I am alone in my house.  Sorry, Lucy, just counting humans here.  That means I am in charge of the agenda, and everything else.  I scooted out to put my trash on the curb at 8 a.m. and then fixed my planned breakfast.  I love the peace of getting up to my own thoughts.  I love the holidays winding down, leaving me with everyday chores and goals.  I feel like real life almost grinds to a halt during the holidays, and I love picking up that forward momentum again.


In the past week I’ve joined two Etsy street teams.  Etsy is a huge community of sellers, the internet “place” where my store is located.  There are hundreds of smaller groups that have formed, some by geography, some by shared interests, some by craft…I joined the etsyknitters (self-explanatory, I think) and etsyfast – the fiber arts street team.  I’ve had a chance to follow their conversations for a few days, and to jump in at times.  Quite interesting how the two groups have entirely different characters.  One thing the fiber arts team does is to issue monthly challenges to its members.  Taking the challenge is voluntary, but it’s an opportunity for growth for those who do, and you can present your challenge item to the group for critique.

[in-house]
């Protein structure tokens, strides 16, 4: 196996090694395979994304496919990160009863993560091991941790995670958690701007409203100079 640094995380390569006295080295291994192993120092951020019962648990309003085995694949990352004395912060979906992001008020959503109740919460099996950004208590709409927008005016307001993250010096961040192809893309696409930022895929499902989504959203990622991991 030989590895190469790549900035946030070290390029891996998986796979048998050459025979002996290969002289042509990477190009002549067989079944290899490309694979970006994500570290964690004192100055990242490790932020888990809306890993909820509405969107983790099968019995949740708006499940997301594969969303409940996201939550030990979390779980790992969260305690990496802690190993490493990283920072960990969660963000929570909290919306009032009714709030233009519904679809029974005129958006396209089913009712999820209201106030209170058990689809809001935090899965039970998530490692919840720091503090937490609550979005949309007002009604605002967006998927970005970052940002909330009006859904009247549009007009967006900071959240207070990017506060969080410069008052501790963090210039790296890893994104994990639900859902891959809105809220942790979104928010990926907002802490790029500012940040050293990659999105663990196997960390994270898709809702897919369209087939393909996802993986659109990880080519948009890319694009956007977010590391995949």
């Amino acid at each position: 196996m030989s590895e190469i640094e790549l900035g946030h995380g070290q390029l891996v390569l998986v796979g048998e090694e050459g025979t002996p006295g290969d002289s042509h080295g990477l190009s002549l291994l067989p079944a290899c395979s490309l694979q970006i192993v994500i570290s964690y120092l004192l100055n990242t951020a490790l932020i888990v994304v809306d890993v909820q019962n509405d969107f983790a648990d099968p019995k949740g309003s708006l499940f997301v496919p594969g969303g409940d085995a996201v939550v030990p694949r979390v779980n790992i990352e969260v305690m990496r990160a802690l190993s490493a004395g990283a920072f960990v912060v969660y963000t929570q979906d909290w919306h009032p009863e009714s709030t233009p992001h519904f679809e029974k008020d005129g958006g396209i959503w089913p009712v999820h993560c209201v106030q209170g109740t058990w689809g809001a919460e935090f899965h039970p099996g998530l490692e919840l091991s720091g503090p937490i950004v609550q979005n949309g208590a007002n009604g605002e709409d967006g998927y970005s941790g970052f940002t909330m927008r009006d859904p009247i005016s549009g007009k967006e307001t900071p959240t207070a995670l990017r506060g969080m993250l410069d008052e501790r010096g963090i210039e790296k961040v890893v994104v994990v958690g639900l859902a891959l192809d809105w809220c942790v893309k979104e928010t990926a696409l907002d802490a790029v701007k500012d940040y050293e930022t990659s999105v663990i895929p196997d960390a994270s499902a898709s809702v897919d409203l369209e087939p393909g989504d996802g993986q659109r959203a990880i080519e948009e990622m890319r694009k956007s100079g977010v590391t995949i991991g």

Below you see my challenge item for January.  We were to use a colour that is not usually in our pallette.  I chose white/off-white.  I rarely use it for adult pieces.  When I do, it’s usually in the form of an undyed yarn, not one that is intentionally white.  This particular yarn is Brown Sheep Burlyspun.  I crocheted (something I’m doing more of) a hat with a deliberately open, lacy crown, reminiscent of a snowflake.  I liked the design so much that I followed it with a black snowflake hat.


These can be seen in my store at


I crocheted another hat, pink with earflaps and ties, the same day.  My crochet hand has been itching for expression lately.  In the knit world is a neckwarmer for my dad in soft, bulky cotton (Blue Sky Alpaca’s Organic Cotton), something that won’t itch 90 year-old skin.  Also, finishing the thumbs of my cousin’s gloves and mailing off a blocked square that I knitted for the afghan being made by friends of a wonderful knitter that I know through another knitting forum.  Her husband is fighting eye cancer and the knitting community is responding with customary generosity.